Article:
Top image -- Jovian fabric from Locality 8 at Rhosyfelin.  Bottom image -- Jovian fabric from one of the Stonehenge samples. The fabrics are similar but not identical, as Ixer and Bevins point out.

My point is that no matter how good the geological provenancing of these rhyolite fragments may be, the orthostat obsession has led to the quarry obsession, and that in turn has led to all sorts of skulduggery in the interpretation of perfectly natural features observed during the 2011-2014 digs.........  Ah, geology as the root of all evil!

Quotes from the Ixer / Bevins papers called "Chips off the Old Block" and "CRAIG RHOS-Y-FELIN, PONT SAESON IS THE DOMINANT SOURCE OF THE STONEHENGE RHYOLITIC ‘DEBITAGE":

** Since 2008 there has been a systematic lithological investigation of debitage found within the Stonehenge Landscape; most of these lithic fragments were re-examined in April 2013. Just over 4000 bluestone debitage fragments weighing between 0.1 and 8500g have been lithologically classified macroscopically, the majority being from the April 2008 Darvill and Wainwright excavation within the Stonehenge stone circle (3657 fragments) but also including lithics from the Heelstone Ditch excavations (171) (Pitts, 1982; Ixer and Bevins, 2013), the Stonehenge Avenue including Trenches 44 (20) and 45 (71), Aubrey Hole 7 (54), and from surface finds and test pits in the area close to the western end of the Stonehenge Greater Cursus (31) (Ixer and Bevins, 2010). ............  In addition small numbers of bluestone fragments have been identified from locations in the vicinity of the Stonehenge Landscape although no bluestones have been identified from West Amesbury Henge. In addition over 100 thin sections, polished blocks and polished thin sections have been described for the major non-dolerite classes of debitage and these have been compared with polished thin sections from all the sampled bluestone orthostats.

**  Although there are subtle but distinct differences between different rhyolitic outcrops at Pont Saeson, including those on Craig Rhos-y-felin, they share a distinctive petrography that is unrecognised from elsewhere in the Fishguard Volcanic Group. Texturally all are foliated usually with an associated lensoidal fabric where deformed lithic clasts occur and carry a similar dominant mineralogy, although, in addition, some outcrops have rare, unusual minerals.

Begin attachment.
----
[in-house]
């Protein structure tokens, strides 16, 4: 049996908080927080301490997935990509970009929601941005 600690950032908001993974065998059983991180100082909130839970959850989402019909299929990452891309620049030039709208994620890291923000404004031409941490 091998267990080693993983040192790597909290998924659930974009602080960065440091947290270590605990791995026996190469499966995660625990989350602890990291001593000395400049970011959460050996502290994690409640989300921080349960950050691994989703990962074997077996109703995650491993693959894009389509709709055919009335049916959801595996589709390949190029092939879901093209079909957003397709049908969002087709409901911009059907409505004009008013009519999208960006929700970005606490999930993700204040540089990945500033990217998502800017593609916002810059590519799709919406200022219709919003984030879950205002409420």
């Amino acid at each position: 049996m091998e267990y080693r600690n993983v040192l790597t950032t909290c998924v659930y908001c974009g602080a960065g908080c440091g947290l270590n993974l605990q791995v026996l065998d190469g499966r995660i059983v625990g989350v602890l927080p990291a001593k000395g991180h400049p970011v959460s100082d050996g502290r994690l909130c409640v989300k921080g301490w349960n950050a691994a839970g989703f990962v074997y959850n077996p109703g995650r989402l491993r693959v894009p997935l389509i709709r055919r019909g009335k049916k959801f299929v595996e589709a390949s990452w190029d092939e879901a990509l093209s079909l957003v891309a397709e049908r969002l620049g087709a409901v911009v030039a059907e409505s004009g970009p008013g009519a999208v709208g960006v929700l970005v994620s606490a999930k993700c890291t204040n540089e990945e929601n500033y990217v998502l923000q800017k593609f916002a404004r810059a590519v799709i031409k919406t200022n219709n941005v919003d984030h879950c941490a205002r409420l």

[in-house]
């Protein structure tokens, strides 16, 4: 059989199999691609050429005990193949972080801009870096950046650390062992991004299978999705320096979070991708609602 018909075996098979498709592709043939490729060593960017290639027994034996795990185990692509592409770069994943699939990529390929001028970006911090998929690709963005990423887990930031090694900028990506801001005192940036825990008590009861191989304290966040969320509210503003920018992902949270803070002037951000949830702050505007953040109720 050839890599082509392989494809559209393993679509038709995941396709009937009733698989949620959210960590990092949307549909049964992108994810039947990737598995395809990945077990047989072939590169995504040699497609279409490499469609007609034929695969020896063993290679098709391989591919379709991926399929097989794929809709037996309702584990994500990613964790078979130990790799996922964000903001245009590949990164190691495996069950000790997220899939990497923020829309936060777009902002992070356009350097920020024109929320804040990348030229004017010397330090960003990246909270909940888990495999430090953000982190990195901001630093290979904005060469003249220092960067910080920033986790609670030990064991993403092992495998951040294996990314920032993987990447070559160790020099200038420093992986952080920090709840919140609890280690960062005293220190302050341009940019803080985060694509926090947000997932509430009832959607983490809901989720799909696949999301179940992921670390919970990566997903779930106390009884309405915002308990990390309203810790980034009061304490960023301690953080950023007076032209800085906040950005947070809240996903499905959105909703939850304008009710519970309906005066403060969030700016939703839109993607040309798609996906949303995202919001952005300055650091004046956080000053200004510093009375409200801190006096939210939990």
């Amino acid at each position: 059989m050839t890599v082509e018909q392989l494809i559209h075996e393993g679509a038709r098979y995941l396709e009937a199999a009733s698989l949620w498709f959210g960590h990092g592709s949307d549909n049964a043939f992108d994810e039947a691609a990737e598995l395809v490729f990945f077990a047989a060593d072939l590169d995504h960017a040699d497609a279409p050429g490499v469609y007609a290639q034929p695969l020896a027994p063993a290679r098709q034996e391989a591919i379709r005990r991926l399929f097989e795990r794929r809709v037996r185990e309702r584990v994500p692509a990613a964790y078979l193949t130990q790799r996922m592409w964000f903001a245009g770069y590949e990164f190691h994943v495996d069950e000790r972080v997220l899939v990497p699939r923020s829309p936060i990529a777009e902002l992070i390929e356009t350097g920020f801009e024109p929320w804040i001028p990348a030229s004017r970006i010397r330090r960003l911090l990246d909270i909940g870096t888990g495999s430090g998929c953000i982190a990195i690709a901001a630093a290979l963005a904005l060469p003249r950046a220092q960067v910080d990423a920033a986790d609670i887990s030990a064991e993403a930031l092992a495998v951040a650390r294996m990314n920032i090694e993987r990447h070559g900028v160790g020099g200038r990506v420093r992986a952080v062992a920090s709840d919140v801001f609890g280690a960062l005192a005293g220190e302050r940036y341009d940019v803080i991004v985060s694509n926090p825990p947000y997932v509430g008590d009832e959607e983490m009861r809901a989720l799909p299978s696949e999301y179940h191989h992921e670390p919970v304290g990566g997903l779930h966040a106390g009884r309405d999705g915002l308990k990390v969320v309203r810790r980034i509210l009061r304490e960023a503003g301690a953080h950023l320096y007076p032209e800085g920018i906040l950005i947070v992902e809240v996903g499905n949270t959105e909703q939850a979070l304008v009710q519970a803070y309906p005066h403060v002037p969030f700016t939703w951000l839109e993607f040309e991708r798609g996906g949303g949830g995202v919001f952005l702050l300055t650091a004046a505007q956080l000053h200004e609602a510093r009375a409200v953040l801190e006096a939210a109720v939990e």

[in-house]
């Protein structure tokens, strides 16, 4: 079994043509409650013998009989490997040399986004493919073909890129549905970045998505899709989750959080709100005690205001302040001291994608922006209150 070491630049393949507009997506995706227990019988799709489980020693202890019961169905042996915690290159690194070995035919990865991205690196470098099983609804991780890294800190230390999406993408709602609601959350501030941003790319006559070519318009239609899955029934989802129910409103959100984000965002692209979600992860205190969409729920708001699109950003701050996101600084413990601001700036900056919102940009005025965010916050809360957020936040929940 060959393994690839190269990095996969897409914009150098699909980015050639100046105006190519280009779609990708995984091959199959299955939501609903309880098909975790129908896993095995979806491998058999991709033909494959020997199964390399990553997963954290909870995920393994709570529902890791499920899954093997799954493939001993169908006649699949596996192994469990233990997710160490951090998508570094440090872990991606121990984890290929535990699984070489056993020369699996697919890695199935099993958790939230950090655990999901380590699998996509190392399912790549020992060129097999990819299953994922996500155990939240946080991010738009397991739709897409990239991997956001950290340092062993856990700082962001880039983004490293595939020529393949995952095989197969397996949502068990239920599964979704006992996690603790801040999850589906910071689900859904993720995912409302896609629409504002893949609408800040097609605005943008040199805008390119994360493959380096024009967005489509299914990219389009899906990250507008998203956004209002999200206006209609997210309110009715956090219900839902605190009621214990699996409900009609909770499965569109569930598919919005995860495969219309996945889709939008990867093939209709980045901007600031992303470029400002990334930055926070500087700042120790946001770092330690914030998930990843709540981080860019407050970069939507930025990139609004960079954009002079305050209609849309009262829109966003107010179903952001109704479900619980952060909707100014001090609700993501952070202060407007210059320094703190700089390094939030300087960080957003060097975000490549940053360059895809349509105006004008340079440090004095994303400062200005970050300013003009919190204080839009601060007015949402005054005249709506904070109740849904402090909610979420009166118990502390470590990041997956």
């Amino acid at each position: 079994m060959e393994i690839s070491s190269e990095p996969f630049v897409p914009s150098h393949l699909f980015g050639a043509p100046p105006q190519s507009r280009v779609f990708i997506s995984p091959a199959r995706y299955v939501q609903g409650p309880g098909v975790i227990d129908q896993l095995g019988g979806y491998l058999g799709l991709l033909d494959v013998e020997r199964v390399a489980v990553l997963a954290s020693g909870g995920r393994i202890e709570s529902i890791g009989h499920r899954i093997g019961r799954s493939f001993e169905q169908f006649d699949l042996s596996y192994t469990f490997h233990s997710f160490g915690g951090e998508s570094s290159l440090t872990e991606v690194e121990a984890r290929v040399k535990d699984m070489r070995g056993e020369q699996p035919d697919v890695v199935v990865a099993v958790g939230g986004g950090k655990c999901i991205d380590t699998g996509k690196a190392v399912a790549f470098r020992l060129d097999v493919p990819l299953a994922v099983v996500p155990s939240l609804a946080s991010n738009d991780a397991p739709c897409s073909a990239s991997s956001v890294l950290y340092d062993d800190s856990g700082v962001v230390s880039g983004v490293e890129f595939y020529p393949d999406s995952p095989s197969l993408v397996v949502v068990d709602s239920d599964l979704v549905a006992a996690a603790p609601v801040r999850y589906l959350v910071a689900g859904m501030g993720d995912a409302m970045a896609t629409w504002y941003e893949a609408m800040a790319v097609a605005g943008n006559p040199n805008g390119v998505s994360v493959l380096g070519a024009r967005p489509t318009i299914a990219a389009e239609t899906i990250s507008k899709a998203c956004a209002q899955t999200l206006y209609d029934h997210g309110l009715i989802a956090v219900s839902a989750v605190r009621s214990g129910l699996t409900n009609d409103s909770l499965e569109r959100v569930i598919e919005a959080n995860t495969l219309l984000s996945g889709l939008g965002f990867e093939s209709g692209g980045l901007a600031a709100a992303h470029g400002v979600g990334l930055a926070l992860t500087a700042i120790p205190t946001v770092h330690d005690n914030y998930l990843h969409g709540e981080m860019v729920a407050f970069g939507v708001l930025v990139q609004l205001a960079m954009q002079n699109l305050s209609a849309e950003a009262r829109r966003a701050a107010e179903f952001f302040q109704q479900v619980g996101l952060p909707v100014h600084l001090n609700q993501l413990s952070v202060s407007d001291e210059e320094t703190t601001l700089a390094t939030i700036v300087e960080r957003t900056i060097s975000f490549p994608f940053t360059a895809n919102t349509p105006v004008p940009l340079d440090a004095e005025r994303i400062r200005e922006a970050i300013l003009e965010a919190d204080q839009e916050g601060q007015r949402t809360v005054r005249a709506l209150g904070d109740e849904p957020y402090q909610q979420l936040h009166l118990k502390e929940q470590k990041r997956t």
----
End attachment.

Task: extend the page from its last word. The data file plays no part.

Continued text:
**  Almost all (>99.9%) of the Stonehenge rhyolitic ‘debitage’ can be petrographically matched to rhyolitic rocks found within a few hundred square metres at Pont Saeson and especially to those found at Craig Rhos-y-felin. However, it is possible in a few cases, where the petrography of these Welsh in situ rocks is so distinctive, to suggest an even finer provenance to within square metres, namely to individual outcrops.

**  Well over 1200 rhyolitic lithics belonging to Groups A – C have been identified and their distribution is widespread throughout the Stonehenge Landscape including close to the Stonehenge Greater Cursus area but no parent orthostat has been securely identified although hitherto unsampled buried stones SH32d or SH32e are strong candidates. The majority of the rhyolite lithics are small struck flakes but at least one large rough out weighing 190g (April 2008 excavation context 12/10; Roman) has been recognised.  It is interesting that it does not belong to any of the established axe groups established by the Implement Petrology Group (Clough and Cummins, 1979, 1988). 



A re-examination of rhyolitic bluestone ‘debitage’ from the Heelstone and other areas within the Stonehenge Landscape
by Rob A. Ixer and Richard E. Bevins, with a contribution from Mike Pitts
Wilts Arch & Nat Hist Mag 106 (2013), pp 1-15.


Recently it has been proposed that the Stonehenge rhyolitic debitage can be distributed into five petrographical groups (A-E) (and that at least three of them (A-C) are from rocks cropping out at Craig Rhos-y-felin). This supersedes an earlier classification scheme of this important category of Stonehenge material. The earlier 1980s scheme, based on lithics found close to the Heelstone, divided the rhyolites into two groups (A and B) and sub-divided the larger into two further
sub-groups (Bi and Bii). Re-examination of this earlier material together with other Stonehenge rhyolites has allowed the two schemes to be compared and integrated.
The original 1980s Group A lithics are identical to the present Group B, (both are small groups). This group is described in detail so completing the petrographical descriptions of the Stonehenge rhyolitic debitage. Despite bearing feldspar megacrysts this group shares sufficient petrographical characteristics with rocks from Craig Rhos-y-felin to support the view that that location is the geographical origin of the group.
Lithics belonging to the 1980’s groups Bi and Bii, however, are randomly distributed amongst the present A and C groups and there are no strict correspondences. The designation Bi and Bii should therefore be abandoned.
Using the new scheme it should now be possible to map more precisely the distribution of the rhyolitic debitage in the Stonehenge landscape to inform such questions as to the number of rhyolite orthostats originally present and their fate.